Like millions of other Jews from the pale of settlement, Moses Yoelson hoped for a better life in the “Goldene Medina”, as the Jews called America with sparkling eyes. In 1891 he crossed the ocean and managed to find a job as a cantor and rabbi in the Talmud Torah synagogue in Southwest Waterfront quarter, Washington DC. His family joined him three years later.
Asa and his brother Hirsch, later Harry, were brought up in a harsh orthodox home. Their father designated his sons to carry on with the family tradition as cantors. He used to force them to sing loud, inserting toothpicks in their mouth to keep it open.
The first life changing event in young Asa’s history occurred in 1894 when his mother Naomi, to whom he was strongly attached, died at a young age of a malignant disease. He was only eight years old when he could hear her agony cries from the next room. Later he’d say that those days caused him to mature very fast. He said, “since then I’ve been scared to stay by myself. And that fear became my creative drive, that pushed me as a grown man to go on stage every night.”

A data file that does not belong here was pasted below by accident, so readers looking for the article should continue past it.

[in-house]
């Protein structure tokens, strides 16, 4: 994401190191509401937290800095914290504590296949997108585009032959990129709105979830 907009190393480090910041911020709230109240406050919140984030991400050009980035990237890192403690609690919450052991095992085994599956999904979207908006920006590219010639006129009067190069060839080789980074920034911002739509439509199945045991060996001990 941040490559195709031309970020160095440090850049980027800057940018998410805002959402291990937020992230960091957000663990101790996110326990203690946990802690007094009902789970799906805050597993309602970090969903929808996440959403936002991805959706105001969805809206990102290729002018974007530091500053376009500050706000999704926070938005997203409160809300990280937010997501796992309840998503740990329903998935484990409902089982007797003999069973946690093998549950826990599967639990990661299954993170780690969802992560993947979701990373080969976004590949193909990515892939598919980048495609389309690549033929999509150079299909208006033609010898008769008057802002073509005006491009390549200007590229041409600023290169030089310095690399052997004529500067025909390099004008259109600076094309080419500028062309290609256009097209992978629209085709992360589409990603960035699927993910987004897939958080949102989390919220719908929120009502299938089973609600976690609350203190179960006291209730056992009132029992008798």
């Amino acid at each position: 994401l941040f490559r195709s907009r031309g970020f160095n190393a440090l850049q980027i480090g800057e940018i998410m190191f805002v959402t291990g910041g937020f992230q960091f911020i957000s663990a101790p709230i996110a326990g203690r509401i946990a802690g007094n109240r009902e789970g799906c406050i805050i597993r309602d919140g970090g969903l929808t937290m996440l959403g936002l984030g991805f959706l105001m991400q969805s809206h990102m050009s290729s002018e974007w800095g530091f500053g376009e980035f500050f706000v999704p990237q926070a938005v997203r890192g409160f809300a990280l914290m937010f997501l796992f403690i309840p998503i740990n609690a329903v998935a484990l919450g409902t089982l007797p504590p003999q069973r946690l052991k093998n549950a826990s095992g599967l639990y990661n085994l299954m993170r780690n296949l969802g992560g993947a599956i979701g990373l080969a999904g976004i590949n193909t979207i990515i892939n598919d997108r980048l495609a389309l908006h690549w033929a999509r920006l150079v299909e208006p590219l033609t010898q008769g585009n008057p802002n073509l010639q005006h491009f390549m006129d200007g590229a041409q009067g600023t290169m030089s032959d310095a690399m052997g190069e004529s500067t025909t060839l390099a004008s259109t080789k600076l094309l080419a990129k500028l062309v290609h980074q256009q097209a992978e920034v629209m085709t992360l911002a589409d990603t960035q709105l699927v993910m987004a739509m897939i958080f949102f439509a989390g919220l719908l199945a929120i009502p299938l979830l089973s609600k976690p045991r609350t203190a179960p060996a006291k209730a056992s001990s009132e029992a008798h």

When he was 14 year old, he ran away from home with his brother Harry, and changed his name to Al Jolson. They performed in street corners as a musical entertainment duo, combining ragtime and Vaudeville. They stayed in motels, sometimes even on the street and lived from hand to mouth. At one point, Al parted from his brother and left to New York alone – which was his second major turning point.